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Justice Department attorneys are advancing an argument at the Supreme Court that could allow the government to invoke international treaties as a legal basis for policies such as gun control that conflict with the U.S. Constitution, according to Sen. Ted Cruz, R-Texas
Their argument is that a law implementing an international treaty signed by the U.S. allows the federal government to prosecute a criminal case that would normally be handled by state or local authorities.
The Judicial Crisis Network's Carrie Severino said the Bond case could have ramifications for many other issues.
"If the administration is right, the treaty power could become a backdoor way for the federal government to do everything from abolishing the death penalty nationwide, to outlawing homeschooling, to dramatically curtailing the states' rights to regulate abortion," she told the Washington Examiner.
Texas Senator Ted Cruz is stepping up to the plate to fight this globalist broadside.
“The Constitution created a limited federal government with only specific enumerated powers,” Cruz told the Washington Examiner. “The Supreme Court should not interpret the treaty power in a manner that undermines this bedrock protection of individual liberty
In a speech delivered to the Heritage Foundation, Cruz said the Justice Department’s arguments before the highest court represent “an absurd proposition” that “could be used as a backdoor way to undermine” Second Amendment and other constitutional rights the global elite are working overtime to eradicate.
The Constitution has the final say
A treaty has the force of a law, which means that it's subject to constitutional constraints. In theory, if a treaty conflicted with the Bill of Rights, it would be overturned by the Supreme Court, which has final power to rule on constitutional issues.
(That applies only to US citizens. If it violates the rights of people in other countries, it's up to their constitution to protect them.)
In practice the Supreme Court has yet to find a treaty unconstitutional, but the treaty adoption process does not override the Constitution.
Issue: (1) Whether the Constitution’s structural limits on federal authority impose any constraints on the scope of Congress’ authority to enact legislation to implement a valid treaty, at least in circumstances where the federal statute, as applied, goes far beyond the scope of the treaty, intrudes on traditional state prerogatives, and is concededly unnecessary to satisfy the government’s treaty obligations; and (2) whether the provisions of the Chemical Weapons Convention Implementation Act, 18 U.S.C. § 229, can be interpreted not to reach ordinary poisoning cases, which have been adequately handled by state and local authorities since the Framing, in order to avoid the difficult constitutional questions involving the scope of and continuing vitality of this Court’s decision in Missouri v. Holland.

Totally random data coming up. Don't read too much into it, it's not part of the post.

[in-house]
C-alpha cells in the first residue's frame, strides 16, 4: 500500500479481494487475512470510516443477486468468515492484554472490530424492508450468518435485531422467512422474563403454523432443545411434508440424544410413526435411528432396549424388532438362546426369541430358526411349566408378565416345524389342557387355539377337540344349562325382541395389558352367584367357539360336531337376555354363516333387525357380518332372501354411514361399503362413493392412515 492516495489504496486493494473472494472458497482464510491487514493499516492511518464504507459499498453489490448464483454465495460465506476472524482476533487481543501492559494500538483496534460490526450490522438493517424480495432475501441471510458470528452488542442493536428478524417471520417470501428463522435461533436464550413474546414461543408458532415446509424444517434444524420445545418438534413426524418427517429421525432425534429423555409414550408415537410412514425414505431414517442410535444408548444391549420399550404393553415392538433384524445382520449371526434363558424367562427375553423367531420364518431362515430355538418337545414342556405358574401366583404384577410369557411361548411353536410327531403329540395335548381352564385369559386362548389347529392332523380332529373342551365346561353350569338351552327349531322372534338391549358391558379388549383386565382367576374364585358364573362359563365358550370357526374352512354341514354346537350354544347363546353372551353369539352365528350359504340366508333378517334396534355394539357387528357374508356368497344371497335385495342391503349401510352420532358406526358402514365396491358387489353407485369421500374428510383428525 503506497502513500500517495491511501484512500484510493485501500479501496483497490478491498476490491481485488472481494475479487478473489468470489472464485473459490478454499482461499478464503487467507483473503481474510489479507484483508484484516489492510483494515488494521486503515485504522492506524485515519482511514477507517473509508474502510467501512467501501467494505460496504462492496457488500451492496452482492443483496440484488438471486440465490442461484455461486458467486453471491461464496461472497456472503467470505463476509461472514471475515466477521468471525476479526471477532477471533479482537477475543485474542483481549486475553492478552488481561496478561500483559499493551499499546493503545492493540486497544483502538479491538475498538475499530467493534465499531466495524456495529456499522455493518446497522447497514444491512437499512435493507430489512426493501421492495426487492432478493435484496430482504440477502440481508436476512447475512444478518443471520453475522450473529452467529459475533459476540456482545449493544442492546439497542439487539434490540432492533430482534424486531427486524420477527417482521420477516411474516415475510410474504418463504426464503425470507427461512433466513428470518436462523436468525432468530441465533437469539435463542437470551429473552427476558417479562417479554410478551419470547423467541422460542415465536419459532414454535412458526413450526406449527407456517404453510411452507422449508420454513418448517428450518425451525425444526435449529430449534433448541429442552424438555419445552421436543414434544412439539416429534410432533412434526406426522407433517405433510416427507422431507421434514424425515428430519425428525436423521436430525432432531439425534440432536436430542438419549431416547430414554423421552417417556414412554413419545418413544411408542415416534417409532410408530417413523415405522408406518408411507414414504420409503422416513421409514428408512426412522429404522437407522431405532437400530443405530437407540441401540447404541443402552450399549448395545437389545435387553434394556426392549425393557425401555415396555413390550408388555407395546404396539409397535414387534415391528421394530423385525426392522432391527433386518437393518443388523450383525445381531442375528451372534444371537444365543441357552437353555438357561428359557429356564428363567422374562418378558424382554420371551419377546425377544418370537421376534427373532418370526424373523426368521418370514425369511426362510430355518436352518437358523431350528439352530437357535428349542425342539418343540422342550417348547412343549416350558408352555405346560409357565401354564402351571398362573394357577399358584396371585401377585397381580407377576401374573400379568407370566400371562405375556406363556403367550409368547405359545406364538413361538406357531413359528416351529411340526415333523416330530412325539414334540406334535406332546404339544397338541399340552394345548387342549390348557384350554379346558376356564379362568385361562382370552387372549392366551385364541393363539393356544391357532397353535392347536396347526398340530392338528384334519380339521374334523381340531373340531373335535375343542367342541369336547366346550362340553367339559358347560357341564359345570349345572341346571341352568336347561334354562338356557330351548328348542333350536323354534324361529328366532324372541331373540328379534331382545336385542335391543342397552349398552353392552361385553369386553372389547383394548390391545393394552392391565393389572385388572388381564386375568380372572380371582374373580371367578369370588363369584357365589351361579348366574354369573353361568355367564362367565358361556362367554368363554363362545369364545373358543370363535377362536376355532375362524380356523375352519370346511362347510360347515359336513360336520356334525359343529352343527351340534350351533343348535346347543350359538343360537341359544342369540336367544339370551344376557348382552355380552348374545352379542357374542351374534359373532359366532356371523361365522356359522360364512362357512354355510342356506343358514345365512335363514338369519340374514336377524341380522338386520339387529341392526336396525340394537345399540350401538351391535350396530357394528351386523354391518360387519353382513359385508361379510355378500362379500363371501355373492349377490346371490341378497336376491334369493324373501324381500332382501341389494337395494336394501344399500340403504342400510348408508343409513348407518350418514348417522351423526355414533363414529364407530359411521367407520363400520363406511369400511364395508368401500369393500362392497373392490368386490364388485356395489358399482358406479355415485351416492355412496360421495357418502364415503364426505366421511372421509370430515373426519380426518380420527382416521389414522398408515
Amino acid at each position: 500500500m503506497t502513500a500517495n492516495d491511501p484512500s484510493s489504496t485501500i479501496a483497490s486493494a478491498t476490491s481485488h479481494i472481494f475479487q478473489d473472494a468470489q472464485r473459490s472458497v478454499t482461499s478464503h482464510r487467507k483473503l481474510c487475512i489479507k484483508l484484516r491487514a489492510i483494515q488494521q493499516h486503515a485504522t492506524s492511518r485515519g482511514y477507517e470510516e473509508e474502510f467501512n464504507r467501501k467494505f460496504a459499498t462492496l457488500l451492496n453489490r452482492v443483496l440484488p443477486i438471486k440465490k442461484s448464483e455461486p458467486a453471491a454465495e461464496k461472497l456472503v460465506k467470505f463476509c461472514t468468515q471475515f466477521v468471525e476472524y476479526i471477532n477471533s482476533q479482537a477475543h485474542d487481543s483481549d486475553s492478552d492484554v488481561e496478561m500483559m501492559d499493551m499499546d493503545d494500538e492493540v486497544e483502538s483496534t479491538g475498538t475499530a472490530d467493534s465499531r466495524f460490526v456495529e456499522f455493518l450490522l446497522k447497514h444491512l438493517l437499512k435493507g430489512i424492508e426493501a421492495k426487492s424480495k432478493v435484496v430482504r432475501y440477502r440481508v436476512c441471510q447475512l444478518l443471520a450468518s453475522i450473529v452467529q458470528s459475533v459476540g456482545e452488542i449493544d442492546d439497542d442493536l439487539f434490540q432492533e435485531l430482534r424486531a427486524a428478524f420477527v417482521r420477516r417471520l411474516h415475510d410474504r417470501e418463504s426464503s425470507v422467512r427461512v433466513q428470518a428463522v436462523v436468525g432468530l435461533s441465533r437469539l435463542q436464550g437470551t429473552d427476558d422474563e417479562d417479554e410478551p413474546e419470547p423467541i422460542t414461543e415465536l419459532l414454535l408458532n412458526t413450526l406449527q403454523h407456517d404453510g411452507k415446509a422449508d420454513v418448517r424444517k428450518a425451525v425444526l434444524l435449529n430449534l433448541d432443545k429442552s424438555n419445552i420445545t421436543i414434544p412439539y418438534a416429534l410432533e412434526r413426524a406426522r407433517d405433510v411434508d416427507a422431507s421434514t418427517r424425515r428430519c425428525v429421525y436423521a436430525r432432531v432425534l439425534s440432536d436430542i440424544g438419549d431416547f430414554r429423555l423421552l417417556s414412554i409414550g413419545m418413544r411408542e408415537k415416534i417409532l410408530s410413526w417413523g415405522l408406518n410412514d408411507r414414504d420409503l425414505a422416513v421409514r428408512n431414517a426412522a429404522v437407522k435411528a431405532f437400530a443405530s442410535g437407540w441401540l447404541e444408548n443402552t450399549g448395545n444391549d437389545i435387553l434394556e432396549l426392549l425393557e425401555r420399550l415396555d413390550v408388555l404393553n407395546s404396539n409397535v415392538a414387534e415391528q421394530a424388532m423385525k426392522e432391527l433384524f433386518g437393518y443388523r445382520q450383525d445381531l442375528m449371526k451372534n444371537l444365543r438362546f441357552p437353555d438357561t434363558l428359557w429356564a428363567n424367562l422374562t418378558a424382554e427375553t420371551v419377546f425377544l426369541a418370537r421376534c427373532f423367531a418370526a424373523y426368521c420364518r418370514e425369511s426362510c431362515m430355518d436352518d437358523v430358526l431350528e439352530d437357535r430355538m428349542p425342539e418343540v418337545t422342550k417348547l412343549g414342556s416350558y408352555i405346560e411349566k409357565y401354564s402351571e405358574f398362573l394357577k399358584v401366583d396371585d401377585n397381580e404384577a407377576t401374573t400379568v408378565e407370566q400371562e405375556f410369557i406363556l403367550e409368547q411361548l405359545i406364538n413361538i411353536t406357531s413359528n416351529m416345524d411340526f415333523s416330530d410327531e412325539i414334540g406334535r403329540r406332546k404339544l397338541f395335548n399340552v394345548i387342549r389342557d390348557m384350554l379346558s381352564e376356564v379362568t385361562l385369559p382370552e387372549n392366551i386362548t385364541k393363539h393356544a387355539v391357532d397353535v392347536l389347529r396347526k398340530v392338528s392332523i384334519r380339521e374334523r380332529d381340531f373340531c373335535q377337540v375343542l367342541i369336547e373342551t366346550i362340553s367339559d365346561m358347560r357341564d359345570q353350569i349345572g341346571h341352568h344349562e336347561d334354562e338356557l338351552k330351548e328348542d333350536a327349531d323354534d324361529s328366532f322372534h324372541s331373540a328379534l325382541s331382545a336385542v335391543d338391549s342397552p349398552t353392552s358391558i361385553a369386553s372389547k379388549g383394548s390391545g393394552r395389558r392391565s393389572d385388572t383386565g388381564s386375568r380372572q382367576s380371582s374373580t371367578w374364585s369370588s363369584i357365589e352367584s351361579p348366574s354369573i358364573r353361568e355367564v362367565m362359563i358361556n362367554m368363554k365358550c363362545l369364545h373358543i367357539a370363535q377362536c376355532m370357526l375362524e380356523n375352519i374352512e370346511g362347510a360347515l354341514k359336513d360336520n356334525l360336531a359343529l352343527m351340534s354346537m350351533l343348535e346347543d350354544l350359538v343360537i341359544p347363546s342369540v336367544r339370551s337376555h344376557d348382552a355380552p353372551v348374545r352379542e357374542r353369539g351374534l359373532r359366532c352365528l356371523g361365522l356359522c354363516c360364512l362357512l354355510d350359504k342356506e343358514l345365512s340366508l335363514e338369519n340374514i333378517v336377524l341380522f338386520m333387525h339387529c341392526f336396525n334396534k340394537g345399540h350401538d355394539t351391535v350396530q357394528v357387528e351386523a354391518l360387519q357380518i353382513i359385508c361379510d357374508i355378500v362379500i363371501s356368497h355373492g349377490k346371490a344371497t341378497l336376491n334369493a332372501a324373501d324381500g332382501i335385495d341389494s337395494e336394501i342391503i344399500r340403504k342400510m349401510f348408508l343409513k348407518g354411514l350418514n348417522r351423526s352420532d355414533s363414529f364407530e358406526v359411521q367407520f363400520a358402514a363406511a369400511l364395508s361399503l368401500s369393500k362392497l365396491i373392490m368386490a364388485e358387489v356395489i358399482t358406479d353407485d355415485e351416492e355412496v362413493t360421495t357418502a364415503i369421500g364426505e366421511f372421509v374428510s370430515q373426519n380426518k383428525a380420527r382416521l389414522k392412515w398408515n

Aug 19 2013 CIRCULATED.
Aug 20 2013 SET FOR ARGUMENT on Tuesday, November 5, 2013.
Aug 29 2013 Application (13A237) to extend the time to file a reply brief on the merits from
September 9, 2013 to September 16, 2013, submitted to Justice Alito.
Sep 4 2013 Application (13A237) granted by Justice Alito extending the time to file until September 16, 2013.
Sep 11 2013 Record from USCA Third Circuit is electronic.
Sep 11 2013 Record from the USDC for the District of Pennsylvania is electronic.
Sep 16 2013 Reply of petitioner Carol Anne Bond filed. (Distributed)
Oct 7 2013 Motion of Cato Institute, et al. for leave to participate in oral argument as amicus curiae and for divided argument DENIED.
reply to post by elouina
So Carnival Cruz said something and the "EXAMINER" for fugs sakes reported it and it is gospel. Then the other confirming link is Infowars.
Ha ha ha ha. Cat litter for the front page.
Find us a USSC case that is before the court. I am NOT going to do your work for you. But go ahead and substantiate this garbage. Get a PACER account.
edit on 31-10-2013 by GrantedBail because: (no reason given)
The Supreme Court certified modified versions of both questions from Bond's subsequent appeal of the Third Circuit's new decision:
1.Whether the Constitution provides any limitations on federalism in the course of implementing via statute legally valid treaties.
2.Whether an interpretation of the Chemical Weapons Convention Implementation Act can be made to avoid reviewing Holland.
Bond v. United States, 564 U.S. ___ (2011), is a Tenth Amendment case; the Supreme Court of the United States decided in late June 2011 that standing can sometimes be established by individuals, not just states, when Tenth Amendment challenges are raised in objection to a federal law.
In a unanimous decision, the Supreme Court found that Bond had standing to argue that a federal statute enforcing the Chemical Weapons Convention in this instance intruded on areas of police power reserved to the states.
The Chemical Weapons Convention obligates the United States to outlaw the use, production, and retention of weapons consisting of toxic chemicals. The Chemical Weapons Convention Implementation Act outlaws the possession or use of toxic chemicals, except for peaceful purposes.